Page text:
Updated on 6 May 2020
The Situation: As of Wednesday, 6 May, there are 3,682,968 confirmed COVID-19 cases worldwide – over 158,000 more cases than Monday. This data includes 257,906 deaths and 1,207,548 recoveries. A total of 187 countries are reporting confirmed cases. CDC adds six symptoms to Covid-19 list: chills, repeated shaking with chills, muscle pain, headache, sore throat, and new loss of taste or smell. Countries around the world beginning to ease lockdowns as daily infections and deaths slow while some are continuing to maintain and/or increase restrictions. Vaccine trials are under way in the U.S., Europe and China, but will take 12-18 months to be fully developed and released to the public. Officials say more than half dozen vaccine programs are in the clinical phase and over 80 are in preliminary phase.
Researchers suggest social distancing measures might be necessary into 2022 without an effective treatment or vaccine. Globally, countries – and in the U.S. state governors – begin to outline plans to restart their economies. Public health officials around the world say the only way to keep the death toll from growing quickly is to extend lockdowns.
Below is an example of the virus’ progression from inception to reported numbers:
The U.N. Secretary General: “the pandemic is the world’s biggest challenge since World War II” as a U.N. report estimates that 25 million jobs could be lost worldwide. Experts are saying the number of cases and deaths worldwide are “seriously under-counted” due to mild cases that are missed, lack of testing and governments underplaying the pandemic’s impact.
U.N. World Food Programme warns that global hunger could double and the number of people facing acute food insecurity could hit 265 million in the wake of the pandemic.
European Union forecasts “a recession of historic proportions this year” due to coronavirus, predicting a drop on output of over 7%.
Spain reports 244 deaths after three days below 200 . Also reported 996 new cases.
Germany to fully reopen stores and schools in May. Reported 947 new cases and 165 deaths.
U.K.’s death toll now the highest in Europe, passing Spain and Italy.
o Three-phase plan to move out of lockdown has been drawn up. Lockdown to be reviewed by government by Thursday, May 9.
Russia reports 10,559 new cases marking 4th consecutive day of daily new cases being over 10,000. Total stands at 165,929. The death toll added 86 to reach 1,537 total.
Indonesia reported 484 new cases Tuesday, a record daily high, bringing total to 12,071, the second highest total in SE Asia behind Singapore.
o Postpones elections until December
Philippines cases pass 10,000 mark after adding 320 infections. 21 more deaths push total toll to 658.
o Health Department: At least 100 patients to trial test Japanese anti-flu drug Avigan as part of clinical trial.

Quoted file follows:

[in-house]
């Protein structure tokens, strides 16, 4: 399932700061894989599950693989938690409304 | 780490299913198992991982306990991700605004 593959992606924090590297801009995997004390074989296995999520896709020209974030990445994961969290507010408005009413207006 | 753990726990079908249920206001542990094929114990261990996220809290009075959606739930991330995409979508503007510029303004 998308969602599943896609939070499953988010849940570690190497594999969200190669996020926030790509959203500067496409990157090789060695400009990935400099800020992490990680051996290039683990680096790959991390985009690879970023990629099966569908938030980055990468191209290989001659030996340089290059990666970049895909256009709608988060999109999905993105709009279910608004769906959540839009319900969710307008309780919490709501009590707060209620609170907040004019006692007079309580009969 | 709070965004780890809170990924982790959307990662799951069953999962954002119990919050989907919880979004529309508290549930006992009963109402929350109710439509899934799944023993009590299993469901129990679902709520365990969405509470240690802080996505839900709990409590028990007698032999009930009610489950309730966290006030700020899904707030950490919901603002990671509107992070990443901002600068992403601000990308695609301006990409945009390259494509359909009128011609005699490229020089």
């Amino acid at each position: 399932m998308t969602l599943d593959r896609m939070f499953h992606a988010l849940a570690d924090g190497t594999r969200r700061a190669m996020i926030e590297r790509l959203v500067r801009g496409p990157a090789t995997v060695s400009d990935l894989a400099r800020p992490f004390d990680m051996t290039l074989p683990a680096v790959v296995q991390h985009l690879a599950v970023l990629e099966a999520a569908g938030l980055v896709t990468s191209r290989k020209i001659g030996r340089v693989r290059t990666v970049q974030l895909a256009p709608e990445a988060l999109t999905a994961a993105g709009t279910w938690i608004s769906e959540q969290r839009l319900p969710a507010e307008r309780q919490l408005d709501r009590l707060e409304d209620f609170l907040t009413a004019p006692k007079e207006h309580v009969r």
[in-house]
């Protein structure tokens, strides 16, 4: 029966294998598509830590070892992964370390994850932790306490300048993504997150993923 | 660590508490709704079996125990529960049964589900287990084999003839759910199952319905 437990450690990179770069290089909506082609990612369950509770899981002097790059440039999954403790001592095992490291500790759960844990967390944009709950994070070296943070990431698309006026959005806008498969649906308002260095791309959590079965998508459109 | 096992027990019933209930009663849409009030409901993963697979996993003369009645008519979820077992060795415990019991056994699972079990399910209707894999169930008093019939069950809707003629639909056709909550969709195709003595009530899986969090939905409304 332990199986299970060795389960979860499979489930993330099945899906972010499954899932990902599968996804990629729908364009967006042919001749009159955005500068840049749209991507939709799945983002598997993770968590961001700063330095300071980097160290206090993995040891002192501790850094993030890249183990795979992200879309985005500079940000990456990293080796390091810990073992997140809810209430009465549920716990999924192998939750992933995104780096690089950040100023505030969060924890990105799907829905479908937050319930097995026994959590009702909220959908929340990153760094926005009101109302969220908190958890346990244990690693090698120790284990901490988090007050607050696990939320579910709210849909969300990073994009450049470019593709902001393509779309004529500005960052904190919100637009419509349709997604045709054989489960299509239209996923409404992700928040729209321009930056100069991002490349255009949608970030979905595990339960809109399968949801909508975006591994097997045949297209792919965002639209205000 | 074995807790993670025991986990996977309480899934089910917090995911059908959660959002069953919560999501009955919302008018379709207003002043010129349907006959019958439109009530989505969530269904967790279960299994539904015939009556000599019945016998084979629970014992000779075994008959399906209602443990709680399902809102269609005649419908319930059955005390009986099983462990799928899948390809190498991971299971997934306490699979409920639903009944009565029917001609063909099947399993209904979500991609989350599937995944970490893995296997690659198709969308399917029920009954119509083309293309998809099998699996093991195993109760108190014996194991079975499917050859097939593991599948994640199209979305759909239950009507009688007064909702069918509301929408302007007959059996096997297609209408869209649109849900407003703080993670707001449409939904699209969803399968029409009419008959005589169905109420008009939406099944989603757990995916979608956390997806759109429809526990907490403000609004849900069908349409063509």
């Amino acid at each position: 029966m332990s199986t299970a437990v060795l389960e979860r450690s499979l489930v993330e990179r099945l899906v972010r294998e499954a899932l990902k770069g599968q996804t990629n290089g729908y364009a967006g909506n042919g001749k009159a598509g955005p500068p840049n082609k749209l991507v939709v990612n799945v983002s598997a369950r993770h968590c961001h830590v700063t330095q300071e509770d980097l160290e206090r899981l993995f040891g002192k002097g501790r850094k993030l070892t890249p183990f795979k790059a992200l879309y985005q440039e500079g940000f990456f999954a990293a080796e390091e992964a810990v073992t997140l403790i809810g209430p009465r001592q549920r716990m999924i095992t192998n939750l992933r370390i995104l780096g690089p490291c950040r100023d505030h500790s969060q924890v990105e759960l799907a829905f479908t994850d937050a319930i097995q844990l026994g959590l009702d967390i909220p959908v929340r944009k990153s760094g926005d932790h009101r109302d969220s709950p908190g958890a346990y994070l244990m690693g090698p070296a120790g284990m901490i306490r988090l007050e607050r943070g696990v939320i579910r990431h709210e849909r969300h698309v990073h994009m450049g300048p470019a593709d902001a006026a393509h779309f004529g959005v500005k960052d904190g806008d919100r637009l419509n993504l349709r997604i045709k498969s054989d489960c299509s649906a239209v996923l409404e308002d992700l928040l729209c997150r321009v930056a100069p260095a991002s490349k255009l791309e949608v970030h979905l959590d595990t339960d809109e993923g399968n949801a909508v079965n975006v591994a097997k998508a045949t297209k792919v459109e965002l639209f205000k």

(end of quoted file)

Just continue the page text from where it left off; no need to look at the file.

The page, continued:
Hong Kong government has a zero tolerance policy for any who try to evade quarantine orders. Has ordered over 173,000 people into compulsory quarantine since the beginning of the outbreak and through a 2nd wave of the outbreak, after coming from outside borders.
o Has not reported a local case in over two weeks.
o New guidelines to take affect Friday.
o Schools to reopen end of May.
China reports two new cases Tuesday – both “imported”. No new deaths.
o Shanghai Disneyland to reopen with limited attendance and enhanced health and safety measures.
o NE border town of Suifenhe, in Heilongjiang province, is loosening restrictions, lowering epidemic response level to low risk.
Singapore reports 788 new cases, bringing total to 20,198. Reports that country is not yet halfway through outbreak.
o Migrant workers account for almost 90% of confirmed cases.
South Korea reports no local transmission cases.
Pakistan reports 40 new deaths, a new daily high and 1,049 new cases Tuesday. Monday was highest new case total with 1,315.
o Lockdown is to expire on 9 May as of right now.
o Mosques reopened for congregational services in late April in push/pull between religious and political leaders. Cases have been climbing and are expected to reach 130,000 by the end of May.
3 March: WHO’s regional director for the eastern Mediterranean calls for countries in the region to “be more aggressive” in testing and tracing efforts
17 April: WHO Africa – a tentative projection shows that cases in Africa could hit as many as 10 million in 3-6 months.
10 March: The WHO says some African countries could peak in next couple weeks, observing that numbers have doubled over past 4 days with concerns over lack of testing.
More than half of Africa’s 54 countries have implemented lockdowns, travel ban, curfews or other restrictive measures in efforts to stem the spread of coronavirus. Leaders warn that the continent faces economic collapse if financial assistance isn’t provided to the millions that are out of work.
There has been an increase in reports of police and military abuses of civilians. A 13-year-old boy was shot and killed in the Mathare area of northeastern Nairobi, Kenya earlier this week. Other reports coming from Uganda and other countries as well.
New Zealand reports one confirmed case & one probable. Also 1 new death, its 21st.
Brazil’s Amazonas state capital Manaus has become epicenter for outbreak in the country as hospitals and cemeteries are filling fast.
UN’s Office of the High Commissioner for Human Rights has called for an investigation into a prison riot in western Venezuela that left 75 injured and 46 dead. Incident happened Friday at the Los Llanos penitentiary in Portuguesa state and occurred shortly after prison officials barred family members from bringing food to prisoners.
Unrest in prisons over conditions have been reported in several countries across Latin America. 23 were killed in a prison riot in Colombia last month.
24 March: At least 44 attacks against medical workers have been reported in Mexico since mid-March. Mexico is reporting 11,633 confirmed cases and 1,069 deaths.
20 April: Canada says border restrictions with U.S. will remain in place for some time as both countries battle the virus.
U.S. cases rose to 1,204,475 confirmed cases, 71,078 total deaths and 189,791 recovered.
21 April: U.S. CDC director Dr. Robert Redfield, warns a second wave of coronavirus during next fall/winter’s flu season could be deadly and states should start preparing now.
On April 16, US President Trump’s guidelines for moving out of stay-at-home restrictions suggests that states start reopening businesses, restaurants and others by 1 May or earlier as governors deem appropriate for their state.
On April 14, President Trump announced a temporary halt in funding to the World Health Organization until a review can be conducted on the WHO’s initial handling of COVID-19 in China.
Federal stay-at-home measures and social distancing guidelines were extended through 30 April.
Dr. Fauci says it would “not be surprising” to see 100,000 deaths in U.S. from the coronavirus. High end projections put number of U.S. deaths at around 200,000.